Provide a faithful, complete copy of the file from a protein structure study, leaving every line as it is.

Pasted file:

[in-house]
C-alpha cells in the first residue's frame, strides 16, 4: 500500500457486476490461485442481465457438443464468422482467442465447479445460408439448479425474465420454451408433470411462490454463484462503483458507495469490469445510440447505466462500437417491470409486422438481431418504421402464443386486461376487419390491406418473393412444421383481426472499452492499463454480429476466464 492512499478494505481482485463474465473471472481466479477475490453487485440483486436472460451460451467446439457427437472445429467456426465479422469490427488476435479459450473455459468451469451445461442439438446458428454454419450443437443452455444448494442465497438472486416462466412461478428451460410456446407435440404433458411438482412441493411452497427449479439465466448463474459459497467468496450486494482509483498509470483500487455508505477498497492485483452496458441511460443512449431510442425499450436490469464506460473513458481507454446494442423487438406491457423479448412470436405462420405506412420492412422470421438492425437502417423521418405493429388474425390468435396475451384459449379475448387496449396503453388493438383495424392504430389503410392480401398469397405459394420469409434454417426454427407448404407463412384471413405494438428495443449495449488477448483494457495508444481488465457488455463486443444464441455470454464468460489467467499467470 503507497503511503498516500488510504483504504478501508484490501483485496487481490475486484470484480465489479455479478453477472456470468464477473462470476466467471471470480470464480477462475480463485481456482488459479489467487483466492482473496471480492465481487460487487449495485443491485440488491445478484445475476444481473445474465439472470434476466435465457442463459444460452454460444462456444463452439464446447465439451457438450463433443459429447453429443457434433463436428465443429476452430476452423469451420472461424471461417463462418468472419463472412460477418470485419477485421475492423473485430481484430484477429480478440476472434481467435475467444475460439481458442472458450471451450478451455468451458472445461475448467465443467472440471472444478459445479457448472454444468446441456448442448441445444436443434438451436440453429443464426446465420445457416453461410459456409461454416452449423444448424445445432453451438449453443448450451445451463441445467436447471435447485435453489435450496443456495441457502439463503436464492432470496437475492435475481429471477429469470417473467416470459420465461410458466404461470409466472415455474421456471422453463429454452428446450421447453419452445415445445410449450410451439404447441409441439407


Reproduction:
[in-house]
C-alpha cells in the first residue's frame, strides 16, 4: 500500500457486476490461485442481465457438443464468422482467442465447479445460408439448479425474465420454451408433470411462490454463484462503483458507495469490469445510440447505466462500437417491470409486422438481431418504421402464443386486461376487419390491406418473393412444421383481426472499452492499463454480429476466464 492512499478494505481482485463474465473471472481466479477475490453487485440483486436472460451460451467446439457427437472445429467456426465479422469490427488476435479459450473455459468451469451445461442439438446458428454454419450443437443452455444448494442465497438472486416462466412461478428451460410456446407435440404433458411438482412441493411452497427449479439465466448463474459459497467468496450486494482509483498509470483500487455508505477498497492485483452496458441511460443512449431510442425499450436490469464506460473513458481507454446494442423487438406491457423479448412470436405462420405506412420492412422470421438492425437502417423521418405493429388474425390468435396475451384459449379475448387496449396503453388493438383495424392504430389503410392480401398469397405459394420469409434454417426454427407448404407463412384471413405494438428495443449495449488477448483494457495508444481488465457488455463486443444464441455470454464468460489467467499467470 503507497503511503498516500488510504483504504478501508484490501483485496487481490475486484470484480465489479455479478453477472456470468464477473462470476466467471471470480470464480477462475480463485481456482488459479489467487483466492482473496471480492465481487460487487449495485443491485440488491445478484445475476444481473445474465439472470434476466435465457442463459444460452454460444462456444463452439464446447465439451457438450463433443459429447453429443457434433463436428465443429476452430476452423469451420472461424471461417463462418468472419463472412460477418470485419477485421475492423473485430481484430484477429480478440476472434481467435475467444475460439481458442472458450471451450478451455468451458472445461475448467465443467472440471472444478459445479457448472454444468446441456448442448441445444436443434438451436440453429443464426446465420445457416453461410459456409461454416452449423444448424445445432453451438449453443448450451445451463441445467436447471435447485435453489435450496443456495441457502439463503436464492432470496437475492435475481429471477429469470417473467416470459420465461410458466404461470409466472415455474421456471422453463429454452428446450421447453419452445415445445410449450410451439404447441409441439407